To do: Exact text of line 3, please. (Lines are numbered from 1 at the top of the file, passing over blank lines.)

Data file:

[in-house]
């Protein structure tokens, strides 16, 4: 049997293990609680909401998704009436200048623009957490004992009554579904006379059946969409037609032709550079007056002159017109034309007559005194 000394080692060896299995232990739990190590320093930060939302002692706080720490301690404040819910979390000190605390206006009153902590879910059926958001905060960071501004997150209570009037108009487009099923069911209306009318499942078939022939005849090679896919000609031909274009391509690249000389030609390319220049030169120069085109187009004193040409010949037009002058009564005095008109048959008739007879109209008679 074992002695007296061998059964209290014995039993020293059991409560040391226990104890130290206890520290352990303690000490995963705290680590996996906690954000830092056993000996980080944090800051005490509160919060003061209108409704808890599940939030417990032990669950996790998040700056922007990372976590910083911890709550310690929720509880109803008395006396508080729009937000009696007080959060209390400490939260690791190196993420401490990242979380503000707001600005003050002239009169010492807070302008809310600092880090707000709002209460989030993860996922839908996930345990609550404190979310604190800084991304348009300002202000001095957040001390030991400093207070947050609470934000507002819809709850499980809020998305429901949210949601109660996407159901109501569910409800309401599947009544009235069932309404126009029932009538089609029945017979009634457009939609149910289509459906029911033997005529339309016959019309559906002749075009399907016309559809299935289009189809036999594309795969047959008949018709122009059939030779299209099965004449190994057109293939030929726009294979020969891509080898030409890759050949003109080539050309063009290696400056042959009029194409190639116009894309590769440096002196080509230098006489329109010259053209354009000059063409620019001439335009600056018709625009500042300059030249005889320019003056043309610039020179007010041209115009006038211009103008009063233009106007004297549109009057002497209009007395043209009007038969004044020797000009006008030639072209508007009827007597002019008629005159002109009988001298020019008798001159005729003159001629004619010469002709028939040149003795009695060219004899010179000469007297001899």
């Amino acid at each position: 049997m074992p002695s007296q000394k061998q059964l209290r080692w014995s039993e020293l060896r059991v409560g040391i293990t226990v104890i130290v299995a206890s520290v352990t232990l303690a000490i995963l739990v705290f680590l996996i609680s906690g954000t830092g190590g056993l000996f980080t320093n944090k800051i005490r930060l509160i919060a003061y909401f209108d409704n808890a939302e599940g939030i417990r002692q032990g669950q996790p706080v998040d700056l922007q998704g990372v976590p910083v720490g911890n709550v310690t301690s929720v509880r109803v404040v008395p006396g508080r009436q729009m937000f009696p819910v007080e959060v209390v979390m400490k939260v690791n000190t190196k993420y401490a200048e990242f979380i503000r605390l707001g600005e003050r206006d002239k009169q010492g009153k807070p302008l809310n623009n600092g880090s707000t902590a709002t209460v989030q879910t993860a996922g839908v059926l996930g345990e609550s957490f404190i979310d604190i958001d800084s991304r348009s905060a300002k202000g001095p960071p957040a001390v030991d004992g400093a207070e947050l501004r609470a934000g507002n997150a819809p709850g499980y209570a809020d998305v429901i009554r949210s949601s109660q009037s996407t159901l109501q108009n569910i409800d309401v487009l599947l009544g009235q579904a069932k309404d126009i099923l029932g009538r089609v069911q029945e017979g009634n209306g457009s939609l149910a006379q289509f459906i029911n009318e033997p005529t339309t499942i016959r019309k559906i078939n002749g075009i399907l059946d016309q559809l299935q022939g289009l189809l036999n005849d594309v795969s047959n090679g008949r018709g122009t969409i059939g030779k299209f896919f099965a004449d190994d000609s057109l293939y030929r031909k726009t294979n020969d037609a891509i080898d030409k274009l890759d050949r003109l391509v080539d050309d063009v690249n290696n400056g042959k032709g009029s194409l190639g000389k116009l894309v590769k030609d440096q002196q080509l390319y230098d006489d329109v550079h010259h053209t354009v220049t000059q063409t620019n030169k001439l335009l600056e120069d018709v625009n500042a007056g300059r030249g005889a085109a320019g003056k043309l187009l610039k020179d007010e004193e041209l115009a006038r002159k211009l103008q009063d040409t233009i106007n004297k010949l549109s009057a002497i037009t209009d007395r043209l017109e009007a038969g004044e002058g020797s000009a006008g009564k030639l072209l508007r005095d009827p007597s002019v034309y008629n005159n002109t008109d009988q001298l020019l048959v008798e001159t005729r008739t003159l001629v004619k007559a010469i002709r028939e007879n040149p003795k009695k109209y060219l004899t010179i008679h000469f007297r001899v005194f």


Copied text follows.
């Amino acid at each position: 049997m074992p002695s007296q000394k061998q059964l209290r080692w014995s039993e020293l060896r059991v409560g040391i293990t226990v104890i130290v299995a206890s520290v352990t232990l303690a000490i995963l739990v705290f680590l996996i609680s906690g954000t830092g190590g056993l000996f980080t320093n944090k800051i005490r930060l509160i919060a003061y909401f209108d409704n808890a939302e599940g939030i417990r002692q032990g669950q996790p706080v998040d700056l922007q998704g990372v976590p910083v720490g911890n709550v310690t301690s929720v509880r109803v404040v008395p006396g508080r009436q729009m937000f009696p819910v007080e959060v209390v979390m400490k939260v690791n000190t190196k993420y401490a200048e990242f979380i503000r605390l707001g600005e003050r206006d002239k009169q010492g009153k807070p302008l809310n623009n600092g880090s707000t902590a709002t209460v989030q879910t993860a996922g839908v059926l996930g345990e609550s957490f404190i979310d604190i958001d800084s991304r348009s905060a300002k202000g001095p960071p957040a001390v030991d004992g400093a207070e947050l501004r609470a934000g507002n997150a819809p709850g499980y209570a809020d998305v429901i009554r949210s949601s109660q009037s996407t159901l109501q108009n569910i409800d309401v487009l599947l009544g009235q579904a069932k309404d126009i099923l029932g009538r089609v069911q029945e017979g009634n209306g457009s939609l149910a006379q289509f459906i029911n009318e033997p005529t339309t499942i016959r019309k559906i078939n002749g075009i399907l059946d016309q559809l299935q022939g289009l189809l036999n005849d594309v795969s047959n090679g008949r018709g122009t969409i059939g030779k299209f896919f099965a004449d190994d000609s057109l293939y030929r031909k726009t294979n020969d037609a891509i080898d030409k274009l890759d050949r003109l391509v080539d050309d063009v690249n290696n400056g042959k032709g009029s194409l190639g000389k116009l894309v590769k030609d440096q002196q080509l390319y230098d006489d329109v550079h010259h053209t354009v220049t000059q063409t620019n030169k001439l335009l600056e120069d018709v625009n500042a007056g300059r030249g005889a085109a320019g003056k043309l187009l610039k020179d007010e004193e041209l115009a006038r002159k211009l103008q009063d040409t233009i106007n004297k010949l549109s009057a002497i037009t209009d007395r043209l017109e009007a038969g004044e002058g020797s000009a006008g009564k030639l072209l508007r005095d009827p007597s002019v034309y008629n005159n002109t008109d009988q001298l020019l048959v008798e001159t005729r008739t003159l001629v004619k007559a010469i002709r028939e007879n040149p003795k009695k109209y060219l004899t010179i008679h000469f007297r001899v005194f």